Using connections instead of control
A functional and happy parent to child relationship comes from relating to and respecting your children, not controlling them. This is the foundation of Sanity Circus, a seven-week parenting course beginning at Whitman Middle School on April 17.
The courses are sponsored by the Puget Sound Adlerian Society and the Seattle Council of Parent Teacher Associations and have been offered in many Seattle neighborhoods over the past 24 years.
Sanity Circus carries with it the fundamentals of Adlerian Psychology to help parents develop a more positive relationship with their children. The classes are based on the theories of Alfred Adler, M.D. (1870-1937), a Viennese psychiatrist.
"The course is based on a theme of mutual respect between parent and child," said Ann Skutt, coordinator for the Puget Sound Adlerian Society, "such as social interest, mutual respect, and encouragement and how they can be applied to improve relationships and resolve conflicts."
The classes will be offered in Spanish this year as well as English, said Skutt, and will include courses for parents and teens, something that hasn't been done since the program started.
Jody McVittie will teach the teen course this year. She took the course herself as a new parent in 1991 and was amazed at how the techniques she learned made a positive difference with her family's interactions.
"It's really all about how you work things out together, not how you make kids do things," she said. "Parenting is not about control."
Most mistakes in parenting come from not understanding a child's "misguided attempt for meaning and connection," said McVittie. "Learning what is behind those actions can create mutual respect."
Sahara Pirie, McVittie's sister, will also teach one of the courses this year. Hers is aimed at the parents of elementary and middle school aged children. The classes have been largely lecture based, but this year they will have a more hands on flavor.
"We teach fully in experiential form," said Pirie, a member of the Puget Sound Adlerian Society. "We do a lot of role playing and group problem solving. Lecturing is just not my style. I think parents learn more from other parents than they do from the instructor.
Practicing what they learn in the class helps parents feel less dependent on the teacher for support when they are implementing the methods at home on their own, said Pirie.
Role playing out a common parental problem allows the parent to take on the role of the child and see things from a whole different perspective, said McVittie.
Many problems at home tend to stem from parents or children losing their temper instead of calmly analyzing a problem, said Pirie. The courses provide a safe forum for parents to connect with other parents experiencing the same frustrations.
"I have seen these classes create a support system," said McVittie. "Parenting is better when you are not isolated."
But getting that message out to parents has not been easy, said Skutt.
"In the past, courses have been pretty well-attended," she said. "But it is harder in some locations. Some people tend to think parenting courses are something that is forced by a court order."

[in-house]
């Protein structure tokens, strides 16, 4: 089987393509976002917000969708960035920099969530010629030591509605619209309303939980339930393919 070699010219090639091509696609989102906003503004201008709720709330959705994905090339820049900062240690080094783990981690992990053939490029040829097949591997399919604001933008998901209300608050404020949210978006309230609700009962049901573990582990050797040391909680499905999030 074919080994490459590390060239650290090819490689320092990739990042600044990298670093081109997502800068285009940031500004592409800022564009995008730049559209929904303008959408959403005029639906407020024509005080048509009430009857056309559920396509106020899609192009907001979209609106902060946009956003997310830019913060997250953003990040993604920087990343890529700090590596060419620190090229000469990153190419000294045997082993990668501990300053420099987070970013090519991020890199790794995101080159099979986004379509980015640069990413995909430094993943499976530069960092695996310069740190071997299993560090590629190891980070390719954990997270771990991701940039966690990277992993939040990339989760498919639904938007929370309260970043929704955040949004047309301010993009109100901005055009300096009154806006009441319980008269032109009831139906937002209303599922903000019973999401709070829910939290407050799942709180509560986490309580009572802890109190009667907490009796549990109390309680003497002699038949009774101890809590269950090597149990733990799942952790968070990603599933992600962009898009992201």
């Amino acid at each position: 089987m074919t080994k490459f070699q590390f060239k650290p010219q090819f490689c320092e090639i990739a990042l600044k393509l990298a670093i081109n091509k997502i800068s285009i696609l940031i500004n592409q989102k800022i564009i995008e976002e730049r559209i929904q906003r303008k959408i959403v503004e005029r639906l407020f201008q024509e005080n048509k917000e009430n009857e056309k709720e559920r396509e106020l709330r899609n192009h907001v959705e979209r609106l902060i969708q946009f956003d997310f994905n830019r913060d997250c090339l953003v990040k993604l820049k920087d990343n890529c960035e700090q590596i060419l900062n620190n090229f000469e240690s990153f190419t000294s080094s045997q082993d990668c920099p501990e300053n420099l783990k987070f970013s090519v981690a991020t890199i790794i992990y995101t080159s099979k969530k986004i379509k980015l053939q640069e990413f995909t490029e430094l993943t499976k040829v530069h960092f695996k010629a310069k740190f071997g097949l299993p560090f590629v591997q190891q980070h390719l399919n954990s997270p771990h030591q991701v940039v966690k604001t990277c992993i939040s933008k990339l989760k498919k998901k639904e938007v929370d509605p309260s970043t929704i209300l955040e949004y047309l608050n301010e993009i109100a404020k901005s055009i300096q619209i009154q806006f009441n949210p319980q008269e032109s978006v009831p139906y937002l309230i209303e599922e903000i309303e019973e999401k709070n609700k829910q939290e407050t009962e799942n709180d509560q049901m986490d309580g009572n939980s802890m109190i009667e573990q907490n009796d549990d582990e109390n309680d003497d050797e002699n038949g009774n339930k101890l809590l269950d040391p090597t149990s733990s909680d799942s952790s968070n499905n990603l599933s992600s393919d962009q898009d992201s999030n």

"But this is really a course for parents who just want a few more skills or to learn how to improve on and implement skills they already have," said McVittie.
The Puget Sound Adlerian Society is one of many affiliates around the nation of the North American Society of Adlerian Psychology. Their focus on education and methods that encourage healthy relationships brought about the partnership between they and the Seattle Council of Parent Teacher Student Associations, a conglomeration of members from Seattle parent teacher associations.
Parents who cannot afford the fee can apply for scholarships funded by donations from those who have taken the course and anyone with a special interest in donating.
"We request that people try to at least pay half, but if they can't, they can't, said Skutt."
McVittie said the classes generally serve a higher income bracket, despite its affordability ($35-$50). The classes are advertised primarily at schools and churches, but with no advertising budget, they often experience recruitment troubles. Efforts are being made to reach out to groups they haven't yet touched, said Skutt.
"I know the (Puget Sound Adlerian Society) is working hard to increase the connections culturally and economically to provide a safe environment for everyone," said McVittie.
Funding also relies on demonstrating the effectiveness of the product. McVittie, a medical doctor and a member of the national Adlerian Society, joined other members in asking if what they were teaching was effective.
"We designed a study and asked parents to rate by survey, their students attitudes and behaviors regarding the course immediately after and six weeks later," she said. The survey measured things such as are the parents yelling, bribing, and spanking less? Are they calmer when dealing with difficult parenting situations? Can they solve problems better and easier?
The results collected have been positive overall and have shown significant changes, said McVittie. She plans to conduct a follow-up study.
But the key to parenting success is treating each other with dignity and respect, said Pirie.
"Children need an authority figure and guidance, but they don't have to be mean. It's a myth to believe you can control your kids. You can encourage them to make the right decisions, but you can't control them," she said.
April 17-May 22. This series will be presented by Stephanie Cross at Whitman Middle School, 7:00-8:30 p.m. The course is for parents of pre-schoolers through middle school students. Childcare will be available (donations requested). The course fee is $35 for one parent or $50 for two, and scholarships may be available. For more information email firstname.lastname@example.org, or call 206-527-2566.